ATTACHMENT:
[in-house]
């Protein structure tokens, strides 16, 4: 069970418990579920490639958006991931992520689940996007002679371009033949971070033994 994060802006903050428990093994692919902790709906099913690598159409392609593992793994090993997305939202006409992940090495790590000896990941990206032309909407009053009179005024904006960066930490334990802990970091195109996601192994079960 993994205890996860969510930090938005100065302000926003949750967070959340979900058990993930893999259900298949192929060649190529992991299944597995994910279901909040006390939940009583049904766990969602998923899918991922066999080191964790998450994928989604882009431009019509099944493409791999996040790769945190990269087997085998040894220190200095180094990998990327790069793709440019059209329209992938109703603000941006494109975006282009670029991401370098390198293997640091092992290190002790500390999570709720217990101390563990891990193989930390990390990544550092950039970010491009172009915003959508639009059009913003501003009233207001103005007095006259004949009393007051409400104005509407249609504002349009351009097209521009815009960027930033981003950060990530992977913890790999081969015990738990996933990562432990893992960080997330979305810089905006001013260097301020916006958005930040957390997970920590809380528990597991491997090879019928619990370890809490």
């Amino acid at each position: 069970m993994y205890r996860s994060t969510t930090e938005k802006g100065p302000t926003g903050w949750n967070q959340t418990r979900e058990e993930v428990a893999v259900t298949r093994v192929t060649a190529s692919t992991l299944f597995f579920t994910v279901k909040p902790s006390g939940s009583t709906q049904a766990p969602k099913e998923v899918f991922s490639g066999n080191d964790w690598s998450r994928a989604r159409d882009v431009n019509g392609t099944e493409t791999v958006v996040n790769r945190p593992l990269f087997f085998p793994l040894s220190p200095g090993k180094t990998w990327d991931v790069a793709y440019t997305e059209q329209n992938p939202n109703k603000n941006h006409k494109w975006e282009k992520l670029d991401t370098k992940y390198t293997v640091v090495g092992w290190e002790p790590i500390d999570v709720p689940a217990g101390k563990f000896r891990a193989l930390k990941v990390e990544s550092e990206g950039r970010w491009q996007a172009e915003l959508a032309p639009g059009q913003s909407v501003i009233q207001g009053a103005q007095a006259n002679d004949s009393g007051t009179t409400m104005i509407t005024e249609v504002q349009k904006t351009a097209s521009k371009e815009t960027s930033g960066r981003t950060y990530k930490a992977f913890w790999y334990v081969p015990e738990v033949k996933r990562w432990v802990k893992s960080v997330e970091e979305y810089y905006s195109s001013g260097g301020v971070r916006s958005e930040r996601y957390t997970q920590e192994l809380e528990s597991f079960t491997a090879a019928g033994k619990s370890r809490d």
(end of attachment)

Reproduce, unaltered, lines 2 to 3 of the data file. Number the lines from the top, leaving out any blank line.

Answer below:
């Protein structure tokens, strides 16, 4: 069970418990579920490639958006991931992520689940996007002679371009033949971070033994 994060802006903050428990093994692919902790709906099913690598159409392609593992793994090993997305939202006409992940090495790590000896990941990206032309909407009053009179005024904006960066930490334990802990970091195109996601192994079960 993994205890996860969510930090938005100065302000926003949750967070959340979900058990993930893999259900298949192929060649190529992991299944597995994910279901909040006390939940009583049904766990969602998923899918991922066999080191964790998450994928989604882009431009019509099944493409791999996040790769945190990269087997085998040894220190200095180094990998990327790069793709440019059209329209992938109703603000941006494109975006282009670029991401370098390198293997640091092992290190002790500390999570709720217990101390563990891990193989930390990390990544550092950039970010491009172009915003959508639009059009913003501003009233207001103005007095006259004949009393007051409400104005509407249609504002349009351009097209521009815009960027930033981003950060990530992977913890790999081969015990738990996933990562432990893992960080997330979305810089905006001013260097301020916006958005930040957390997970920590809380528990597991491997090879019928619990370890809490």
């Amino acid at each position: 069970m993994y205890r996860s994060t969510t930090e938005k802006g100065p302000t926003g903050w949750n967070q959340t418990r979900e058990e993930v428990a893999v259900t298949r093994v192929t060649a190529s692919t992991l299944f597995f579920t994910v279901k909040p902790s006390g939940s009583t709906q049904a766990p969602k099913e998923v899918f991922s490639g066999n080191d964790w690598s998450r994928a989604r159409d882009v431009n019509g392609t099944e493409t791999v958006v996040n790769r945190p593992l990269f087997f085998p793994l040894s220190p200095g090993k180094t990998w990327d991931v790069a793709y440019t997305e059209q329209n992938p939202n109703k603000n941006h006409k494109w975006e282009k992520l670029d991401t370098k992940y390198t293997v640091v090495g092992w290190e002790p790590i500390d999570v709720p689940a217990g101390k563990f000896r891990a193989l930390k990941v990390e990544s550092e990206g950039r970010w491009q996007a172009e915003l959508a032309p639009g059009q913003s909407v501003i009233q207001g009053a103005q007095a006259n002679d004949s009393g007051t009179t409400m104005i509407t005024e249609v504002q349009k904006t351009a097209s521009k371009e815009t960027s930033g960066r981003t950060y990530k930490a992977f913890w790999y334990v081969p015990e738990v033949k996933r990562w432990v802990k893992s960080v997330e970091e979305y810089y905006s195109s001013g260097g301020v971070r916006s958005e930040r996601y957390t997970q920590e192994l809380e528990s597991f079960t491997a090879a019928g033994k619990s370890r809490d």